Cost to Hire an Employee

By Sian Brannon

Have you ever considered what it costs to fill an open position in your library? Whatever type of library or position, there are tangible (or visible) costs you will incur, such as job posting site fees. More impactful to the total cost of hiring, however, are the ‘invisible’ costs of time involved. People involved include human resources, administrative assistants, supervisors, and search committees. 

Even before you start a search process, you have costs related to shifting work to other employees which may include changes in their technological set-up. In addition, you have lost productivity due to the vacancy. When starting a search, there is time devoted to forming a committee and completing paperwork. Recruiting might involve a number of different people, a search firm, and posting fees. Then you (and your search team) have to review applications and select people for interviews. Interviews themselves can often be timely, especially in full-day academic library ones. On interview day, you might have tours, meetings with multiple departments, meals, and transportation reimbursement costs.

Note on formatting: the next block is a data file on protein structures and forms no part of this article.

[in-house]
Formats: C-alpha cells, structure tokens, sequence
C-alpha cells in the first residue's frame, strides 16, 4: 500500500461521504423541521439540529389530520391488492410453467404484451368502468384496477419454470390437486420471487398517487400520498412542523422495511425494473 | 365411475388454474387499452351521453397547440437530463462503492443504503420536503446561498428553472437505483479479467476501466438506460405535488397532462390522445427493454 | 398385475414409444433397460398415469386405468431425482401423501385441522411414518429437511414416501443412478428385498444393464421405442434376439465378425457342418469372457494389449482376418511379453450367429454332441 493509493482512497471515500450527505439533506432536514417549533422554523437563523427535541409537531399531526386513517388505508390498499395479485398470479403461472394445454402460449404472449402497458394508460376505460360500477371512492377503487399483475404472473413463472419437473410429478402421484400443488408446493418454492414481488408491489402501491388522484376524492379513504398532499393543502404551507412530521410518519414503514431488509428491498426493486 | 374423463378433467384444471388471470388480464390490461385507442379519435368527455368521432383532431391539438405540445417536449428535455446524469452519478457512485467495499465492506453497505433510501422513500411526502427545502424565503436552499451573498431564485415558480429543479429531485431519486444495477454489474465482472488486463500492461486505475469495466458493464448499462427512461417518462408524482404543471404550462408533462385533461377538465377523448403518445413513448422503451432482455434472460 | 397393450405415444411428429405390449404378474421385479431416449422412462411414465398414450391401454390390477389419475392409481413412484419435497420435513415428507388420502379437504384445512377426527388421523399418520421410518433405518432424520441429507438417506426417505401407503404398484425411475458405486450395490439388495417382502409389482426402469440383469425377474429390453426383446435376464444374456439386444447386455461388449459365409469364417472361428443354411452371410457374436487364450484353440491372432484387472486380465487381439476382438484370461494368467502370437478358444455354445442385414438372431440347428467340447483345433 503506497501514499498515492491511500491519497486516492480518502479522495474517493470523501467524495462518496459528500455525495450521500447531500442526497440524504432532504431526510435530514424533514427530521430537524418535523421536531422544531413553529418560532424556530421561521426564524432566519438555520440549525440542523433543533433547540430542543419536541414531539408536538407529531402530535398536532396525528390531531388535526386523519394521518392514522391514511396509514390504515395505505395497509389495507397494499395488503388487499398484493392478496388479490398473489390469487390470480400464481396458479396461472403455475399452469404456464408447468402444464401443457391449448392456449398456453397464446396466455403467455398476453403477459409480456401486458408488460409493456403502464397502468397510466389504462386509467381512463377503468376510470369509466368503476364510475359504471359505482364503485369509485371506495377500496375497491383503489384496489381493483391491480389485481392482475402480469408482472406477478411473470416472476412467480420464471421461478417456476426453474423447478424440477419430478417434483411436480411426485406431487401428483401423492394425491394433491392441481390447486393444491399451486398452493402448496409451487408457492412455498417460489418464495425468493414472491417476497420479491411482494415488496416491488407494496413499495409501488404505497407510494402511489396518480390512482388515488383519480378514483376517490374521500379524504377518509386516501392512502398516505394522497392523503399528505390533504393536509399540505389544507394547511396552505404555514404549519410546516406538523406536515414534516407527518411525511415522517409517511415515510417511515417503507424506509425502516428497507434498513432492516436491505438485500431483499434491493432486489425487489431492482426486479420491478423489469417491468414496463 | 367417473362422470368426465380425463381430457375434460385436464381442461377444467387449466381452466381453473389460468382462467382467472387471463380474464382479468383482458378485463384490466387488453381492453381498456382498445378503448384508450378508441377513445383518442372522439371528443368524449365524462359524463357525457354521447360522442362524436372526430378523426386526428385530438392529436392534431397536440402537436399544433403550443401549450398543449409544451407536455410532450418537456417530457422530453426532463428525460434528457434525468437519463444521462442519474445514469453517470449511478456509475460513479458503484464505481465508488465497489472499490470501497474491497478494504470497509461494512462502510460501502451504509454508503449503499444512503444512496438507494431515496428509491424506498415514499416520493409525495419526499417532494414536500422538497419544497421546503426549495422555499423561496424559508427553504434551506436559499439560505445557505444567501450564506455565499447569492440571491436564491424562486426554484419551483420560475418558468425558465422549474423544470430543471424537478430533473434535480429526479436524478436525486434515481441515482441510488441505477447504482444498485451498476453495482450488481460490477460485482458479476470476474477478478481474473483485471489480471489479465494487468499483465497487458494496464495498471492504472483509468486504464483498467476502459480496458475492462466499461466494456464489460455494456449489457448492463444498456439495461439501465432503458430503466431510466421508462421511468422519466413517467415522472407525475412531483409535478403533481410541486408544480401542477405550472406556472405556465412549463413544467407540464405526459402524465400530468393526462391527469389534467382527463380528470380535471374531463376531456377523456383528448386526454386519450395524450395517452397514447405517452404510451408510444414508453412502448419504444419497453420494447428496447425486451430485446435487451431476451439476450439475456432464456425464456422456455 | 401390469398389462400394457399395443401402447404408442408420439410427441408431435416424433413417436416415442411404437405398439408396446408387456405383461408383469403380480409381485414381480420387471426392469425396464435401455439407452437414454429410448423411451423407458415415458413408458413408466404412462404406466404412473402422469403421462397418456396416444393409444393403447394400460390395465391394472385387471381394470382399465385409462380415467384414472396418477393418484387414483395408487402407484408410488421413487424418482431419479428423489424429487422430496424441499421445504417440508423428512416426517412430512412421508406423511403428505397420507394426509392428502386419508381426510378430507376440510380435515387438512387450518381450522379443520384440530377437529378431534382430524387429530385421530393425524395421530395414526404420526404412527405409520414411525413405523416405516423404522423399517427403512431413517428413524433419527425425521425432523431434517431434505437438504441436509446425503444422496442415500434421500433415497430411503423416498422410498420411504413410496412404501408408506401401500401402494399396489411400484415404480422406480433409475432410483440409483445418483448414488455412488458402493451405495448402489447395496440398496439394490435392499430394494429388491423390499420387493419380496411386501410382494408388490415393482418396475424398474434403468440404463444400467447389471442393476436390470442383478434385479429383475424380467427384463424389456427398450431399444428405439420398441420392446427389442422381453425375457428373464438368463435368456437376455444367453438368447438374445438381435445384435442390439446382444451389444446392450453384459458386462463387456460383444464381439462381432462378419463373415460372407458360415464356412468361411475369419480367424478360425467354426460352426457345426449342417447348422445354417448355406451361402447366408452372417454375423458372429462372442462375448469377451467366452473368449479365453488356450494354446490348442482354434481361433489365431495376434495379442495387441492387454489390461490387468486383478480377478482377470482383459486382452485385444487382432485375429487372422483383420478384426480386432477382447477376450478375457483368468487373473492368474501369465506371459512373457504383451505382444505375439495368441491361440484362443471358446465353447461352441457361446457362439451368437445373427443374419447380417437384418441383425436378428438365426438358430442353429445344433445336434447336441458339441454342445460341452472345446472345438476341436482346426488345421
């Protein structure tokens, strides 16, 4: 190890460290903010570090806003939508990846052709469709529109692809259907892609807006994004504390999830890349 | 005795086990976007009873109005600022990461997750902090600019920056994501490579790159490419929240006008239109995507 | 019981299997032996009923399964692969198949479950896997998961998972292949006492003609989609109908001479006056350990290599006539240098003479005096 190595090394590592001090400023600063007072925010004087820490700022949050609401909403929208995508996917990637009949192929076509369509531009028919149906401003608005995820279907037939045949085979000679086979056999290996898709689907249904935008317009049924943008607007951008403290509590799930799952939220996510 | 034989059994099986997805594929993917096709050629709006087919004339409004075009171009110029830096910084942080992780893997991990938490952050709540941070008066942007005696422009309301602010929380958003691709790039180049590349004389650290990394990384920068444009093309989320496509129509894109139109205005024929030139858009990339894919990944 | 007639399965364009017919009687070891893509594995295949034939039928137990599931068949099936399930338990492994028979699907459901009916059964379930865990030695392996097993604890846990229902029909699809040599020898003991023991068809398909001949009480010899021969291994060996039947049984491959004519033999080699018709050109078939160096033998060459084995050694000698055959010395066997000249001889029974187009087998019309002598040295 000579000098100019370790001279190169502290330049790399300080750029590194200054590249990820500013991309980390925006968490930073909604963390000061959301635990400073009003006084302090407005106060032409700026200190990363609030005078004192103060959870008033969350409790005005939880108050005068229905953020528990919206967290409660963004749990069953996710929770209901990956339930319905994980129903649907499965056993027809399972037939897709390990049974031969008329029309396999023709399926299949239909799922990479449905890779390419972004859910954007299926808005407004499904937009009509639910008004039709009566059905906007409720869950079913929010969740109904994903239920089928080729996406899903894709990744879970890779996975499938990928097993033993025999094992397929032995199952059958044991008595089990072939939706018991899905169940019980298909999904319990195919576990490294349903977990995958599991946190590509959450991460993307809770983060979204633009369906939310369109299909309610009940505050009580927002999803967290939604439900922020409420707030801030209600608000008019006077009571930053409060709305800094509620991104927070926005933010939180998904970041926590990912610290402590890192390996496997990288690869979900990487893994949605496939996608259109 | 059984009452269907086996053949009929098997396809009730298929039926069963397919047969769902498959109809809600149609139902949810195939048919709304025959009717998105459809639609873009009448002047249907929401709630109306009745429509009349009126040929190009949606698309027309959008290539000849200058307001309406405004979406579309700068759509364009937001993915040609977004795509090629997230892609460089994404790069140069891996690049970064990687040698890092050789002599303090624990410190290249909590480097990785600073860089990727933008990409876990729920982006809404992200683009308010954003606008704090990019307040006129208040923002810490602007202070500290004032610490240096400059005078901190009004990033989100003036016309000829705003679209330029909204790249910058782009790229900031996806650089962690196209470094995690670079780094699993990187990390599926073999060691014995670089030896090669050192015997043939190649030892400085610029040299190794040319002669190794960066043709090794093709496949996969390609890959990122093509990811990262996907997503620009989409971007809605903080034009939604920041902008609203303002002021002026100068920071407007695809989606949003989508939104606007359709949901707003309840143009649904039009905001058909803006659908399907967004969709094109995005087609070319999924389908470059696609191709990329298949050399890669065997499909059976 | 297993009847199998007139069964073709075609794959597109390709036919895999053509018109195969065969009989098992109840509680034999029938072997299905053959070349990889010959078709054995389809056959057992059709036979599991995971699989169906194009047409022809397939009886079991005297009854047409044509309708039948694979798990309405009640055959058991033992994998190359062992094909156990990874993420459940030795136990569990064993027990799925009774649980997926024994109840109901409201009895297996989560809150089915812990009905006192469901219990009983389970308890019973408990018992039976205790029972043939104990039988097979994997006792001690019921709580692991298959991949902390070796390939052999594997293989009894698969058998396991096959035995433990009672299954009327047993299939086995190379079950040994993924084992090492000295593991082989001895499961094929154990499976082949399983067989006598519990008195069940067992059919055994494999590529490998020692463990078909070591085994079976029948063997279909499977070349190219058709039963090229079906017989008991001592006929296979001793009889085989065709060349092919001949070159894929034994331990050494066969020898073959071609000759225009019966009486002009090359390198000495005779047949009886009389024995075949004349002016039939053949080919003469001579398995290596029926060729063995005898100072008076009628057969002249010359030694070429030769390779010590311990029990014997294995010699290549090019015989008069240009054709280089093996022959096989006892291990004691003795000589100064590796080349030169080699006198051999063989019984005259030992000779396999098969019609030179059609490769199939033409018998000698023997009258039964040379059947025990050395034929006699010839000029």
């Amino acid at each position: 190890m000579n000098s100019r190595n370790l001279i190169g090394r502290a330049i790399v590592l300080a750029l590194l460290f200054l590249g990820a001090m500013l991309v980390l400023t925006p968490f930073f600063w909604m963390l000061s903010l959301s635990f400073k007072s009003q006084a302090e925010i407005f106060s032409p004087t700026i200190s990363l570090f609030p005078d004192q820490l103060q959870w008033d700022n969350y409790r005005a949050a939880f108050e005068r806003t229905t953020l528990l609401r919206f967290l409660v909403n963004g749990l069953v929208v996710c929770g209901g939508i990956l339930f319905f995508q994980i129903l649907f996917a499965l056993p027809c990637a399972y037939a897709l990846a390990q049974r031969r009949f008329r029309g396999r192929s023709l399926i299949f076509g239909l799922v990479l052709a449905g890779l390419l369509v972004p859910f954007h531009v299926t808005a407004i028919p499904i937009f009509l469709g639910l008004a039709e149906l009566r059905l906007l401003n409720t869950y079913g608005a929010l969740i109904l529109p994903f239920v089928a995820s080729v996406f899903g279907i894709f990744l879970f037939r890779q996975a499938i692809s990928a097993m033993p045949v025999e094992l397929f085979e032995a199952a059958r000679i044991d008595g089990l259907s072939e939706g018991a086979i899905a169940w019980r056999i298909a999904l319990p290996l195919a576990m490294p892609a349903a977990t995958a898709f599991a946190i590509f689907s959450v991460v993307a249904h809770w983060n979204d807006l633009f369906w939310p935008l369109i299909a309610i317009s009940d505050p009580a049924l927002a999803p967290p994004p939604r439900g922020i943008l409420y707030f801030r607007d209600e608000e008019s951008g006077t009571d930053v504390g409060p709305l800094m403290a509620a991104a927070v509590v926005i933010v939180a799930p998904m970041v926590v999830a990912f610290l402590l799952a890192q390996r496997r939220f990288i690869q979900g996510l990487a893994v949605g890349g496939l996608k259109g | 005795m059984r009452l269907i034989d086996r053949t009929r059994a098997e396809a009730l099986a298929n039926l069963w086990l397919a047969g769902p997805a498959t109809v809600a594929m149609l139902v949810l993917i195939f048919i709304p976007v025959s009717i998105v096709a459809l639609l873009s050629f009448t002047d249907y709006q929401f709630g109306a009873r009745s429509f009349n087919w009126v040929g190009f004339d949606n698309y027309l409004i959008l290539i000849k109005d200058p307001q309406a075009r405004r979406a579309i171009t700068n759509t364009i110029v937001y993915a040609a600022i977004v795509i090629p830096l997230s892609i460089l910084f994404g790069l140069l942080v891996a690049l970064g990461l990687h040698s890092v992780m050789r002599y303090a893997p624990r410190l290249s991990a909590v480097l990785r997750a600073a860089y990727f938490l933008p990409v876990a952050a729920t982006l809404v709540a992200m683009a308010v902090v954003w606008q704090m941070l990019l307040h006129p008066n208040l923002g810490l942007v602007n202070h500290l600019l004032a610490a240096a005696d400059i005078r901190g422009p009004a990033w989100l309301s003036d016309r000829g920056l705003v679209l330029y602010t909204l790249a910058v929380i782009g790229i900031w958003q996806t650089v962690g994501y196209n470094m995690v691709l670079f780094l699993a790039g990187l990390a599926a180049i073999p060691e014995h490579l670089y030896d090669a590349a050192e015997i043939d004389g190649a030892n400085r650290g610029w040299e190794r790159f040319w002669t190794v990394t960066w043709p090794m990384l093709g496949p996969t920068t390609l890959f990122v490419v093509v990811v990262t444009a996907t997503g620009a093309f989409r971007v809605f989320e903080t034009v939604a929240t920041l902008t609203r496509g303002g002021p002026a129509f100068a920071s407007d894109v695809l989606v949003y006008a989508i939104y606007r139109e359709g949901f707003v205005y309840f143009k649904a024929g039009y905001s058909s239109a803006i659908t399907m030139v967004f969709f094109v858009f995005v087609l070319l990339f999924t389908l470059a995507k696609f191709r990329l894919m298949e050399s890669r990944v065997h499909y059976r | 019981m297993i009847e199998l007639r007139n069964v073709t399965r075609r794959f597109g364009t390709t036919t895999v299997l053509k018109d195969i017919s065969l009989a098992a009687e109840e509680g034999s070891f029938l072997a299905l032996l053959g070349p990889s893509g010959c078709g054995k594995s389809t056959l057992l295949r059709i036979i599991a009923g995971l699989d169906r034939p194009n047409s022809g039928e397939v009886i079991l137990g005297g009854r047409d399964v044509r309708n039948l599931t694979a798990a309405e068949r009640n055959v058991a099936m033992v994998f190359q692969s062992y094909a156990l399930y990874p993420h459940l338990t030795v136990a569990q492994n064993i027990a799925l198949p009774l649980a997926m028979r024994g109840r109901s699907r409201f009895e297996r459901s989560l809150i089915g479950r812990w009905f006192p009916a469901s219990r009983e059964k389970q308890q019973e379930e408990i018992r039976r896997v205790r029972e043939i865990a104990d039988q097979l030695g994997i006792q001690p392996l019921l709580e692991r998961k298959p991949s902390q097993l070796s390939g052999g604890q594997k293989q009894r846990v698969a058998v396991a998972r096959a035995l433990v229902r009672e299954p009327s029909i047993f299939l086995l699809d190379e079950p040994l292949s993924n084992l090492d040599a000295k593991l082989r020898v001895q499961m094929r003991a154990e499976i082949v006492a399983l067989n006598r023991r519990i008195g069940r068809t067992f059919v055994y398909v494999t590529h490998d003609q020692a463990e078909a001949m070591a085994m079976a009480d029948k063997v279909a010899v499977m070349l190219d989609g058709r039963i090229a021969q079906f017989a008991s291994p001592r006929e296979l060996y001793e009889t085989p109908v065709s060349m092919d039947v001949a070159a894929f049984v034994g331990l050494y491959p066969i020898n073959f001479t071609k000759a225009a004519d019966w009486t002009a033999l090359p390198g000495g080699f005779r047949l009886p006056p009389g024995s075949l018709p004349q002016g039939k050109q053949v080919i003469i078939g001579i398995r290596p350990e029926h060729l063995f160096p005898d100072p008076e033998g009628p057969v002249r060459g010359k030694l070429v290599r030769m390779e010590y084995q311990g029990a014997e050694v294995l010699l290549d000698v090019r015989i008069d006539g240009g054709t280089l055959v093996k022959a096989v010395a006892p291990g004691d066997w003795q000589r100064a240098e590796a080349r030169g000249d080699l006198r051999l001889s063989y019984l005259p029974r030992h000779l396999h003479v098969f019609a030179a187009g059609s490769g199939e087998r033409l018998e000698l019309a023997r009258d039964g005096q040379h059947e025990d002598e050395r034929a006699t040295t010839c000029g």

After surviving the interviews, you still have to take time to make a decision, come up with an offer, and complete more paperwork. Add in the cost of onboarding the new employee and you could be talking about thousands of dollars. This is why industry experts indicate that it can be cheaper to develop succession plans and help someone already in the organization develop new expertise.  

In a recent search for a faculty-equivalent Associate Dean at the University of North Texas Library, we tracked the amount of time each step took, which people were involved, and what tangible costs there were. By using the salaries of each person involved broken into an hourly rate, we were able to calculate that our months-long process took over $30,000.  

If you’d like to take a try at computing how much it costs your organization to fill a particular position, a template is available in the University of North Texas Scholarly Works repository.  Please note that it does not provide for lost productivity or onboarding costs. 

Key Takeaway: When possible, consider hiring someone already in your library and help them develop the expertise required to fill your vacancy.

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About the author: Sian Brannon is the Senior Associate Dean at the University of North Texas in Denton, Texas. Before her thirteen years in academic libraries, she spent nine as a public librarian working mostly in technical services.